Stephanie Bloomingdale, secretary-treasurer for the Wisconsin AFL-CIO, said that her state is ground zero in a nationwide attack on union workers. She and two other Wisconsin union officials flew to New Jersey for the unity rally.
"Our fight is New Jersey's fight," said Bloomingdale, who spoke with The Associated Press before the noon rally. "And New Jersey's fight is Michigan's fight. Michigan's fight is Ohio's fight for America to reclaim our middle class."
About 3,100 people were at the rally, said New Jersey State Police Sgt. Brian Polite. Thousands of public workers and union sympathizers were expected to attend, and up to 58 unions will be represented. Tea party activists planned an opposing rally at the same time and place.
Wisconsin Gov. Scott Walker wants to end nearly all bargaining with public employee unions to help balance the state budget. The Republican Assembly passed his proposal, but Senate Democrats who oppose the plan but lack the votes to stop it have fled to Illinois to keep the vote from taking place.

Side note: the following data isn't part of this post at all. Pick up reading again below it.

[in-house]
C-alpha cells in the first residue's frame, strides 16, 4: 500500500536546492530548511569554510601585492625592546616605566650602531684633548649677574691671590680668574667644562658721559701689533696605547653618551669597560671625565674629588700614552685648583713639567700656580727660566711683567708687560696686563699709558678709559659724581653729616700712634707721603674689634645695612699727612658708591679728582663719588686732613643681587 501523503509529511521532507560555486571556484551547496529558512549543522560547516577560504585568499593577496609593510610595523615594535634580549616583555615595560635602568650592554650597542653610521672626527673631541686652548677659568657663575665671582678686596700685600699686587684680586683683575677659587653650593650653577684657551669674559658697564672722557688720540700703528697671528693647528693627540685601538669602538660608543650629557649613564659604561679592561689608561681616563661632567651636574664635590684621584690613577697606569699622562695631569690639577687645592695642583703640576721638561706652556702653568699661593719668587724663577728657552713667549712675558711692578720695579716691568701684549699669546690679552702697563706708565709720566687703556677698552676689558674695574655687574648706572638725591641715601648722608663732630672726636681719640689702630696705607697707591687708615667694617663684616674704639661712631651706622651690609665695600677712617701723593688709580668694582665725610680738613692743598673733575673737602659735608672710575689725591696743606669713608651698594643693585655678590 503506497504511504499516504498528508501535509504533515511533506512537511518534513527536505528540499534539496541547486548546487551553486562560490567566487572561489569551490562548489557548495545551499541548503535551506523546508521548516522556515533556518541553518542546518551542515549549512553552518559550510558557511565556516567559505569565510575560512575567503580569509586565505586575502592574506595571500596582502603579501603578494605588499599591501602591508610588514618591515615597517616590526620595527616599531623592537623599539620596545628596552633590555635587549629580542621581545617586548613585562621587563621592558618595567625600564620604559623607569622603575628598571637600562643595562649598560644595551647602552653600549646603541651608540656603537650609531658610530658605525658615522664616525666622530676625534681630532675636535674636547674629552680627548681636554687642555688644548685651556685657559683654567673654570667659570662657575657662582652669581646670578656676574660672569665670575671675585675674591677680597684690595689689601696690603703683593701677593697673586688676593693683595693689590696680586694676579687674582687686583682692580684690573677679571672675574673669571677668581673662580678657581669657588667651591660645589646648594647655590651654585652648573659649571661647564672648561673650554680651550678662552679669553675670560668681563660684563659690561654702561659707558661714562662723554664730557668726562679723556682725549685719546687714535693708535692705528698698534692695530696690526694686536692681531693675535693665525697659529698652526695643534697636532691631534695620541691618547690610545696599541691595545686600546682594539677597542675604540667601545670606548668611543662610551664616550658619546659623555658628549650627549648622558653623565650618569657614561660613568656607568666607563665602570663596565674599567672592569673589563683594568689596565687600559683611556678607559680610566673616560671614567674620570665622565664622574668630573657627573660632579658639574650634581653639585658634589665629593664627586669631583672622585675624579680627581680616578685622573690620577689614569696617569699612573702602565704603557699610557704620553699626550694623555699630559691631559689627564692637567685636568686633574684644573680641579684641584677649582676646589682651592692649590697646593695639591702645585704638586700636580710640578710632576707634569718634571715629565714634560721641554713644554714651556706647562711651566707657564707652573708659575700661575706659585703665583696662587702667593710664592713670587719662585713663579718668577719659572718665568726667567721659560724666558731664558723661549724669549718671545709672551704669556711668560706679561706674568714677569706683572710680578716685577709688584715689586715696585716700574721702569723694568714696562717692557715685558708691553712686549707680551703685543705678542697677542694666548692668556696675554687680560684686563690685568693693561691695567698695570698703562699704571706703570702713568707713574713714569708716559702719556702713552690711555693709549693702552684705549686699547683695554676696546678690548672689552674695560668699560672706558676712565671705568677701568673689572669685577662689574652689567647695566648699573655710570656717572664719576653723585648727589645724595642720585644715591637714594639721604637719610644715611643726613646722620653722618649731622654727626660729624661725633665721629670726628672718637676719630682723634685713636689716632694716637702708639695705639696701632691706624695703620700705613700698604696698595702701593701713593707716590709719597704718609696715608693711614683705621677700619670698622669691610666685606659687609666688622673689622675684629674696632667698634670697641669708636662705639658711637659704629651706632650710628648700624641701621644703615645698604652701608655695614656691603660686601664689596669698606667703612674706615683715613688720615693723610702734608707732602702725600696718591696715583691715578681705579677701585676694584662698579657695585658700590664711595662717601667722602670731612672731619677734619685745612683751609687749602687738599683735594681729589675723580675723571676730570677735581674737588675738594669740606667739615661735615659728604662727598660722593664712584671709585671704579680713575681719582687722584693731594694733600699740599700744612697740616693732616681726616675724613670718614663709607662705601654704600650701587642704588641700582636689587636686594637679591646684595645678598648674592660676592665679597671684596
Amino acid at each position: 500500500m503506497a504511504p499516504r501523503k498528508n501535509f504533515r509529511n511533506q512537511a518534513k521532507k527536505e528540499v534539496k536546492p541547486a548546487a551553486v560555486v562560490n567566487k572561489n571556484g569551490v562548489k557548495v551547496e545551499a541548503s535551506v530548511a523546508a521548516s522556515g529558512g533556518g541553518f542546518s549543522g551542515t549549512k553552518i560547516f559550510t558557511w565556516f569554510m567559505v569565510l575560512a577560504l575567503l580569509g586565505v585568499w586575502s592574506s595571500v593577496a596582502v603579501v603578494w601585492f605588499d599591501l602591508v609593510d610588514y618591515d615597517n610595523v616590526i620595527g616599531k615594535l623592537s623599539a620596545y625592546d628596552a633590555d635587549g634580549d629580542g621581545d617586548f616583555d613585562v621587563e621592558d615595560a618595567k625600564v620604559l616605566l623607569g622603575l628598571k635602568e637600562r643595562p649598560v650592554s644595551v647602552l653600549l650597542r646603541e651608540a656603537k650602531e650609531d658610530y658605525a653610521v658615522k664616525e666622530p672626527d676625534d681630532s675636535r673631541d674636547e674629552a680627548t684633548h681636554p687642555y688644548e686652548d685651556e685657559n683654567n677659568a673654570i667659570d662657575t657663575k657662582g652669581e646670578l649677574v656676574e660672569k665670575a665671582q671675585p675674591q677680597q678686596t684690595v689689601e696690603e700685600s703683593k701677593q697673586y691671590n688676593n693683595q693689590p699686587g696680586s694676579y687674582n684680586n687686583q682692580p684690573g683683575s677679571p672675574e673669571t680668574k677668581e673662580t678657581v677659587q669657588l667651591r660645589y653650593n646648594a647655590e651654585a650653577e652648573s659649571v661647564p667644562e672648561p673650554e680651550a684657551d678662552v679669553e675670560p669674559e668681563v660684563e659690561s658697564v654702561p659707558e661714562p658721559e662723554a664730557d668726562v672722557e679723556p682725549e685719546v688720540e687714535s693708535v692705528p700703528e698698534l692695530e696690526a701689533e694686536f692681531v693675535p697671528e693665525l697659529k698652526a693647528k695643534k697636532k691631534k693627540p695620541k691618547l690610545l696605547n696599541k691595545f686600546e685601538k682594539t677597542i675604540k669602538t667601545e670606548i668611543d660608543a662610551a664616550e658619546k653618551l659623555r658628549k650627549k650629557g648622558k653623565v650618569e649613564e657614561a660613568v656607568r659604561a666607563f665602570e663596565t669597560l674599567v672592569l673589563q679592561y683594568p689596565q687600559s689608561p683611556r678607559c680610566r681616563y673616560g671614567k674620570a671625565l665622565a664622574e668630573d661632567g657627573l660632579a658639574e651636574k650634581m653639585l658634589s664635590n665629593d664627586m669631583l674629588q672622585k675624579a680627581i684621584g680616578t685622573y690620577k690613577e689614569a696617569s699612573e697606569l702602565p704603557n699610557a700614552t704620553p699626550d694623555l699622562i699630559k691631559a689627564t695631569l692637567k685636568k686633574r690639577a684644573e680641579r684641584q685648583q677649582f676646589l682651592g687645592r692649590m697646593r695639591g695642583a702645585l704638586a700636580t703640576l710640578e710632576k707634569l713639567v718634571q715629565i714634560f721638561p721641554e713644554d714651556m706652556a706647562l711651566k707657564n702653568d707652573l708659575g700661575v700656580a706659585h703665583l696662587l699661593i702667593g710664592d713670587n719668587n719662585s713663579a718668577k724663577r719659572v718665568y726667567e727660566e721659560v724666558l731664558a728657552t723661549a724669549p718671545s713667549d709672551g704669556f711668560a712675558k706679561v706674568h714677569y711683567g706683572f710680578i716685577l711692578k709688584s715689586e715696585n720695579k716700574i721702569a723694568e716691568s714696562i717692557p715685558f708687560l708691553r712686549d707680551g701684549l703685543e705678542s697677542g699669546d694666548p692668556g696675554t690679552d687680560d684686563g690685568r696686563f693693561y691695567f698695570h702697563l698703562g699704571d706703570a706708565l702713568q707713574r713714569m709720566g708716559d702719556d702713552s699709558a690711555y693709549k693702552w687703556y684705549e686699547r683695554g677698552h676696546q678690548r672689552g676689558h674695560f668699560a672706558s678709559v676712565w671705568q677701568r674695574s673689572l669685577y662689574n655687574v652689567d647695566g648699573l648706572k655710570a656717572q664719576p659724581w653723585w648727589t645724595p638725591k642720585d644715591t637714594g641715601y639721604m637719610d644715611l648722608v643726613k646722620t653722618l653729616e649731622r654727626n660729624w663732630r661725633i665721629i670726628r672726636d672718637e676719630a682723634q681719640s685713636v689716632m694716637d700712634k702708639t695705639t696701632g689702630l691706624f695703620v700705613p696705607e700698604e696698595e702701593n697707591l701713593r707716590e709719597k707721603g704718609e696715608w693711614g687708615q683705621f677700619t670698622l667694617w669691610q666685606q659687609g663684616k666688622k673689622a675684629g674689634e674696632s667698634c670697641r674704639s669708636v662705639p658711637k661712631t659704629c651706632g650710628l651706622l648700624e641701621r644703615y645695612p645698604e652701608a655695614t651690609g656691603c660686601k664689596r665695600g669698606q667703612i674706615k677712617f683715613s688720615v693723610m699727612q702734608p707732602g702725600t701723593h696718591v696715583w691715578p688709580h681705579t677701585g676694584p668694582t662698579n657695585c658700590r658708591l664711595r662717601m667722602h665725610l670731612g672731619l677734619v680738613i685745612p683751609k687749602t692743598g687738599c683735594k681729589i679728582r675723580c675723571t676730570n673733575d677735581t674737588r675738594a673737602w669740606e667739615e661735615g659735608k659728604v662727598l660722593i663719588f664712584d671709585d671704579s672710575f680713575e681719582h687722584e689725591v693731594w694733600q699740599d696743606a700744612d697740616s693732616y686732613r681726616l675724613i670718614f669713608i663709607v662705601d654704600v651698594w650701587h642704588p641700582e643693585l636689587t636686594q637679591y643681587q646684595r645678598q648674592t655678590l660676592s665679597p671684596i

New Jersey Gov. Chris Christie, who was to be out of state during the rallies, has proposed raising the retirement age and requiring public workers to pay more for pension and health benefits. He said he supports Walker for taking strong actions to balance the state budget but says he supports "responsible" collective bargaining.
Union leaders, however, see Christie's proposals as attempts to weaken organized labor, which can be a powerful ally to Democrats. All 120 legislative seats are up for re-election in New Jersey in November, and Christie has made no secret of his desire to wrest control of at least one house from the majority party.
Asked about the rally during Thursday night's "Ask the Governor" call-in program on Millennium Radio's 101.5 FM, Christie said the protesters "should stay in Wisconsin."
"What we're doing is trying to put New Jersey back on the path of fiscal soundness," he said. "Their problem is, they don't want to pay their fair share."